In addition, most vulnerability management solutions spit out a list of vulnerability remediations based on CVSS score and their internal methodology, racking up thousands of critical vulnerabilities for most organizations. If an organization has multiple vulnerability management solutions, the data sets rarely line up. This is a significant problem since the efficacy of vulnerability prioritization and remediation efforts depends entirely on the accuracy of the data sets you are working with.
Vulnerability management solutions must be actionable, accurate, continuous, and based on centralized, normalized, and complete data sets. Having multiple disconnected discovery methods or relying on data from periodic scans is not sufficient anymore. Today, it is more important to consider whether a vulnerability is exploited in the wild or on a critical system rather than solely whether an asset is found to have a “critical” CVSS score.
To better understand your environment, you need to find a vulnerability management solution that aggregates and correlates all network and asset data from various sources into one normalized source and then overlays it with vulnerability data to map out your attack surface. This includes passively collecting asset data from configuration, patch, and asset management systems, from endpoint security systems (EDRs, EPPs), from network security devices (firewalls, IPS/IDS, etc.), from network infrastructure devices (routers, switches, load balancers, etc.), from various cloud assets, OT systems, and from any other relevant parts of your hybrid network that may be considered “unscannable.” This provides you with a normalized “single source of truth” that ensures vulnerability analysis, and the consequent prioritization and remediation efforts tackle the highest risk assets to your business.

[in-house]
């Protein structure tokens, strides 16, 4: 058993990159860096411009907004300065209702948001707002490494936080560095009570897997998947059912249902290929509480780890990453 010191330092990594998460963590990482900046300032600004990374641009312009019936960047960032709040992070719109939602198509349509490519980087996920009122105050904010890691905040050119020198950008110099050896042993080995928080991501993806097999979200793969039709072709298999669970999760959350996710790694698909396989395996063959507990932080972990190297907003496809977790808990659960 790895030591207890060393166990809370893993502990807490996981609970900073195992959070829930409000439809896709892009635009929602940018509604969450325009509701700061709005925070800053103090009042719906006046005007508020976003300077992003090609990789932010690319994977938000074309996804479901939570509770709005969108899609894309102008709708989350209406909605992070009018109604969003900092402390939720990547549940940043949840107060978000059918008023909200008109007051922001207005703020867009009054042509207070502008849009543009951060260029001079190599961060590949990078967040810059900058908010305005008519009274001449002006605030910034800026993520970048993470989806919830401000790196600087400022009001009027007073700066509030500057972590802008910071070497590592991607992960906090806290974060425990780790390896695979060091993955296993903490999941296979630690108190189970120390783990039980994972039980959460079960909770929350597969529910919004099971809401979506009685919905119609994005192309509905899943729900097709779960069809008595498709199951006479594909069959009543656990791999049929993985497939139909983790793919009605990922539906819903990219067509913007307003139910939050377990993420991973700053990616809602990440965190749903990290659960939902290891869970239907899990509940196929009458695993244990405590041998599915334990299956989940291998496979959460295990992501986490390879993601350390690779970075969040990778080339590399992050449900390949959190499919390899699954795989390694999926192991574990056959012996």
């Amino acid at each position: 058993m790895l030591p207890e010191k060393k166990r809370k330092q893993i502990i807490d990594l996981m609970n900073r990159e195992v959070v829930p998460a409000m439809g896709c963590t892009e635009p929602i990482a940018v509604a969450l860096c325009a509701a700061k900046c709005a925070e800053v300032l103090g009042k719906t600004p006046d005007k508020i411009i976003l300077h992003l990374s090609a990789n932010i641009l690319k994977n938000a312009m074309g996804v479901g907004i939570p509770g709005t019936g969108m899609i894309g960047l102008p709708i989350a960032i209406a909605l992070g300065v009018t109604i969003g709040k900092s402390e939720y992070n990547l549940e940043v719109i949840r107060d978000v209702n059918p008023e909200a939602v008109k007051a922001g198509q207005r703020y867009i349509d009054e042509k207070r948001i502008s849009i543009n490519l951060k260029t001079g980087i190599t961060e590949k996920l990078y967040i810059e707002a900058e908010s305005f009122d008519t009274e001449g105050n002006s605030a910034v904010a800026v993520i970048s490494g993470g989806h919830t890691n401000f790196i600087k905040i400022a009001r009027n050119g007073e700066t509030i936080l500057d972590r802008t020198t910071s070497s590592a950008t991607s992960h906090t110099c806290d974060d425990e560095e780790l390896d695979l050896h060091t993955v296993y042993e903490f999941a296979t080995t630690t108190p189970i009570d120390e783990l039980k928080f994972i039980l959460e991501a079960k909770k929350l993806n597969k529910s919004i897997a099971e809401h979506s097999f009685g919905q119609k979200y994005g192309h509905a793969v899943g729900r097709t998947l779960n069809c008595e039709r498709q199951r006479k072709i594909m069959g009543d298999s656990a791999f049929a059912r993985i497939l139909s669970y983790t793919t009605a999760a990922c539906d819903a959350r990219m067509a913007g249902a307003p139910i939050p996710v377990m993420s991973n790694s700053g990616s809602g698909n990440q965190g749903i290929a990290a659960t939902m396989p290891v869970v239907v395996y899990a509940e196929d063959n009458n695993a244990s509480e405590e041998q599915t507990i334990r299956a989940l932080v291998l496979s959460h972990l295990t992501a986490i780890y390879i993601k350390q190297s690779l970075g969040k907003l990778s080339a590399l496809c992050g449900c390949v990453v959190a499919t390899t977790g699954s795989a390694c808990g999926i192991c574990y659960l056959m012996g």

Flaw #2: Vulnerability management solutions fail to calculate cyber exposure in conjunction with vulnerability prioritization properly
Research shows that year over year, threat actors continue to take advantage of old, unpatched systems to gain access to organizations. The prioritization of vulnerabilities has become increasingly more complex in recent years, and many legacy vulnerability management solutions cannot provide a manageable process for this, which leaves security teams struggling to keep up.
While seeing the complete picture of your attack surface is a step in the right direction, it is also critical to understand asset and vulnerability context when prioritizing vulnerability remediations. Many organizations need help calculating their actual cyber exposure risk because they are only considering the CVE severity of a given vulnerability, as identified by the CVSS score. This common and overly simplistic approach may have worked in the past, but in today’s complex threat environment, several additional key factors should be considered when determining threat exposure:
- Business context, such as geography, technology, business function, applications, services, and owners
- Exploitability in the wild, as in whether a threat actor is actively using a specific vulnerability
- Accessibility of the asset, such as how easily an attacker can reach it from a threat origin, like the internet